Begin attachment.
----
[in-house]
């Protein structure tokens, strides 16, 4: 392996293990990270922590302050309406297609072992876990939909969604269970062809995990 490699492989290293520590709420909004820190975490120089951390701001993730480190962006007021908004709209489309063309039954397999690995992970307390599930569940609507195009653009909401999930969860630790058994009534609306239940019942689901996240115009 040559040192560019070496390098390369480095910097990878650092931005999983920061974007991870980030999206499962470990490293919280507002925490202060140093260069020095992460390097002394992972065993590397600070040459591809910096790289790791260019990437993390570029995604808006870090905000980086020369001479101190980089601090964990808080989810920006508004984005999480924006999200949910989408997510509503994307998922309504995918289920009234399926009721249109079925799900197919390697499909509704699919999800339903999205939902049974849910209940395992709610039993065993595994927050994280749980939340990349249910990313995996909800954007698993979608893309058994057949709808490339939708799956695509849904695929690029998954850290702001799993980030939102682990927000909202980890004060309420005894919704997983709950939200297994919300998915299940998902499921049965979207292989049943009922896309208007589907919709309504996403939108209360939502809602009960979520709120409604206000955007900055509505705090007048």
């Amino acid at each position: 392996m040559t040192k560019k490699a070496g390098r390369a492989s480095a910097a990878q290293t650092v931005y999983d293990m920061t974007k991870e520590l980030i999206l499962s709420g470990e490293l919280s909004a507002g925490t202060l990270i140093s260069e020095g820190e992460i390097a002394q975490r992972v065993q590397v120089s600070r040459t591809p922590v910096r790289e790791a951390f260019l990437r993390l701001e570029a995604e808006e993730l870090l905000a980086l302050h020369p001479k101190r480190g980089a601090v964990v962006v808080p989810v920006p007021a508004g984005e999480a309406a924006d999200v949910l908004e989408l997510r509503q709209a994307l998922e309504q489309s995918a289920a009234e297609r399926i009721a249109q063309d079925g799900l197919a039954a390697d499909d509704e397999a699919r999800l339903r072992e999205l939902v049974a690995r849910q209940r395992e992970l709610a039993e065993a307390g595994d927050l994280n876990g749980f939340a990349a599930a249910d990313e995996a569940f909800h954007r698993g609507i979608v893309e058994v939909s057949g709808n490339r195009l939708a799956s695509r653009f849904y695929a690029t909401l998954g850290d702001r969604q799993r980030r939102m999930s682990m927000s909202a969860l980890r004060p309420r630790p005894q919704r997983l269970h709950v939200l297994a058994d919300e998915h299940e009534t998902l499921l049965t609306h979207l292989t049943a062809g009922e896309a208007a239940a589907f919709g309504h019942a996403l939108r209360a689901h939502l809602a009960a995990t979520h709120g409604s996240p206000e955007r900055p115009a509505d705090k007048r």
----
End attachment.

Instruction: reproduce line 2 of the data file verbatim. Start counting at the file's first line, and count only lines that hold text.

């Protein structure tokens, strides 16, 4: 392996293990990270922590302050309406297609072992876990939909969604269970062809995990 490699492989290293520590709420909004820190975490120089951390701001993730480190962006007021908004709209489309063309039954397999690995992970307390599930569940609507195009653009909401999930969860630790058994009534609306239940019942689901996240115009 040559040192560019070496390098390369480095910097990878650092931005999983920061974007991870980030999206499962470990490293919280507002925490202060140093260069020095992460390097002394992972065993590397600070040459591809910096790289790791260019990437993390570029995604808006870090905000980086020369001479101190980089601090964990808080989810920006508004984005999480924006999200949910989408997510509503994307998922309504995918289920009234399926009721249109079925799900197919390697499909509704699919999800339903999205939902049974849910209940395992709610039993065993595994927050994280749980939340990349249910990313995996909800954007698993979608893309058994057949709808490339939708799956695509849904695929690029998954850290702001799993980030939102682990927000909202980890004060309420005894919704997983709950939200297994919300998915299940998902499921049965979207292989049943009922896309208007589907919709309504996403939108209360939502809602009960979520709120409604206000955007900055509505705090007048």